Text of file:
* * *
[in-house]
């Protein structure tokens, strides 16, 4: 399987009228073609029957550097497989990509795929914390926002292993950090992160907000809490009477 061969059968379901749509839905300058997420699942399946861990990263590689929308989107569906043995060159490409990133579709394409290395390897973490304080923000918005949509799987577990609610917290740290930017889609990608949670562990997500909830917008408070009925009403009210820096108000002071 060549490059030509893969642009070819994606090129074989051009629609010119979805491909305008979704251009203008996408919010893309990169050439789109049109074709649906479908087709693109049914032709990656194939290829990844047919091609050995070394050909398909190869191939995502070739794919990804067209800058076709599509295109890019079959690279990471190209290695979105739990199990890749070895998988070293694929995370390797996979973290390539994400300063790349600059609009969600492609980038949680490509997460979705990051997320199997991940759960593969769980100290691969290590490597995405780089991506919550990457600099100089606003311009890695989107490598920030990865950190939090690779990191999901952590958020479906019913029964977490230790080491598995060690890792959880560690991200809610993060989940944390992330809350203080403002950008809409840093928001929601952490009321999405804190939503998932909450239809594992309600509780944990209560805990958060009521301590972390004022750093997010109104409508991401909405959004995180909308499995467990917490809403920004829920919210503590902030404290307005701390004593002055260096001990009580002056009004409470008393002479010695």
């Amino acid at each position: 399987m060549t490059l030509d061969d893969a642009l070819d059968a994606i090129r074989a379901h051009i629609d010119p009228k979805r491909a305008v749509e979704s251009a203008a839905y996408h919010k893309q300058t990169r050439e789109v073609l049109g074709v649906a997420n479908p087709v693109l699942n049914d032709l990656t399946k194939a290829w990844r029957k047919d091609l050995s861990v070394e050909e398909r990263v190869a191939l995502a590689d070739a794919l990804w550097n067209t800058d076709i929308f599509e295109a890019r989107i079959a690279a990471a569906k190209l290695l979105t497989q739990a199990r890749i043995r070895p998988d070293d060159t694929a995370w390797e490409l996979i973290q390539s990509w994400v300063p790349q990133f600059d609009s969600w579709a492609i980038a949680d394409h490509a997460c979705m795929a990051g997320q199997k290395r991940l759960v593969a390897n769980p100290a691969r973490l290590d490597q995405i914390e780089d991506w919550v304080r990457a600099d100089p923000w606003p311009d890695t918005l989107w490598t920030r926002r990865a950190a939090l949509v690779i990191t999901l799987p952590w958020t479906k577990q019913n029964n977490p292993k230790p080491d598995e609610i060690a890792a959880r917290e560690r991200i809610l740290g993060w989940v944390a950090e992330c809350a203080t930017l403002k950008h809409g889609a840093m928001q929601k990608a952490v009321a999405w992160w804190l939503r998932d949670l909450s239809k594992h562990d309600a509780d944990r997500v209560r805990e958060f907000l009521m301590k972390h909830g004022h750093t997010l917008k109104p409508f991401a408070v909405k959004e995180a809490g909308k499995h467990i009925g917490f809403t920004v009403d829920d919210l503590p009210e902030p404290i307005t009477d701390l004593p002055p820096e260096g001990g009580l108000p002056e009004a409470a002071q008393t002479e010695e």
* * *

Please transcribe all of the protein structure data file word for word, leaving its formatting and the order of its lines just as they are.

[in-house]
């Protein structure tokens, strides 16, 4: 399987009228073609029957550097497989990509795929914390926002292993950090992160907000809490009477 061969059968379901749509839905300058997420699942399946861990990263590689929308989107569906043995060159490409990133579709394409290395390897973490304080923000918005949509799987577990609610917290740290930017889609990608949670562990997500909830917008408070009925009403009210820096108000002071 060549490059030509893969642009070819994606090129074989051009629609010119979805491909305008979704251009203008996408919010893309990169050439789109049109074709649906479908087709693109049914032709990656194939290829990844047919091609050995070394050909398909190869191939995502070739794919990804067209800058076709599509295109890019079959690279990471190209290695979105739990199990890749070895998988070293694929995370390797996979973290390539994400300063790349600059609009969600492609980038949680490509997460979705990051997320199997991940759960593969769980100290691969290590490597995405780089991506919550990457600099100089606003311009890695989107490598920030990865950190939090690779990191999901952590958020479906019913029964977490230790080491598995060690890792959880560690991200809610993060989940944390992330809350203080403002950008809409840093928001929601952490009321999405804190939503998932909450239809594992309600509780944990209560805990958060009521301590972390004022750093997010109104409508991401909405959004995180909308499995467990917490809403920004829920919210503590902030404290307005701390004593002055260096001990009580002056009004409470008393002479010695």
């Amino acid at each position: 399987m060549t490059l030509d061969d893969a642009l070819d059968a994606i090129r074989a379901h051009i629609d010119p009228k979805r491909a305008v749509e979704s251009a203008a839905y996408h919010k893309q300058t990169r050439e789109v073609l049109g074709v649906a997420n479908p087709v693109l699942n049914d032709l990656t399946k194939a290829w990844r029957k047919d091609l050995s861990v070394e050909e398909r990263v190869a191939l995502a590689d070739a794919l990804w550097n067209t800058d076709i929308f599509e295109a890019r989107i079959a690279a990471a569906k190209l290695l979105t497989q739990a199990r890749i043995r070895p998988d070293d060159t694929a995370w390797e490409l996979i973290q390539s990509w994400v300063p790349q990133f600059d609009s969600w579709a492609i980038a949680d394409h490509a997460c979705m795929a990051g997320q199997k290395r991940l759960v593969a390897n769980p100290a691969r973490l290590d490597q995405i914390e780089d991506w919550v304080r990457a600099d100089p923000w606003p311009d890695t918005l989107w490598t920030r926002r990865a950190a939090l949509v690779i990191t999901l799987p952590w958020t479906k577990q019913n029964n977490p292993k230790p080491d598995e609610i060690a890792a959880r917290e560690r991200i809610l740290g993060w989940v944390a950090e992330c809350a203080t930017l403002k950008h809409g889609a840093m928001q929601k990608a952490v009321a999405w992160w804190l939503r998932d949670l909450s239809k594992h562990d309600a509780d944990r997500v209560r805990e958060f907000l009521m301590k972390h909830g004022h750093t997010l917008k109104p409508f991401a408070v909405k959004e995180a809490g909308k499995h467990i009925g917490f809403t920004v009403d829920d919210l503590p009210e902030p404290i307005t009477d701390l004593p002055p820096e260096g001990g009580l108000p002056e009004a409470a002071q008393t002479e010695e």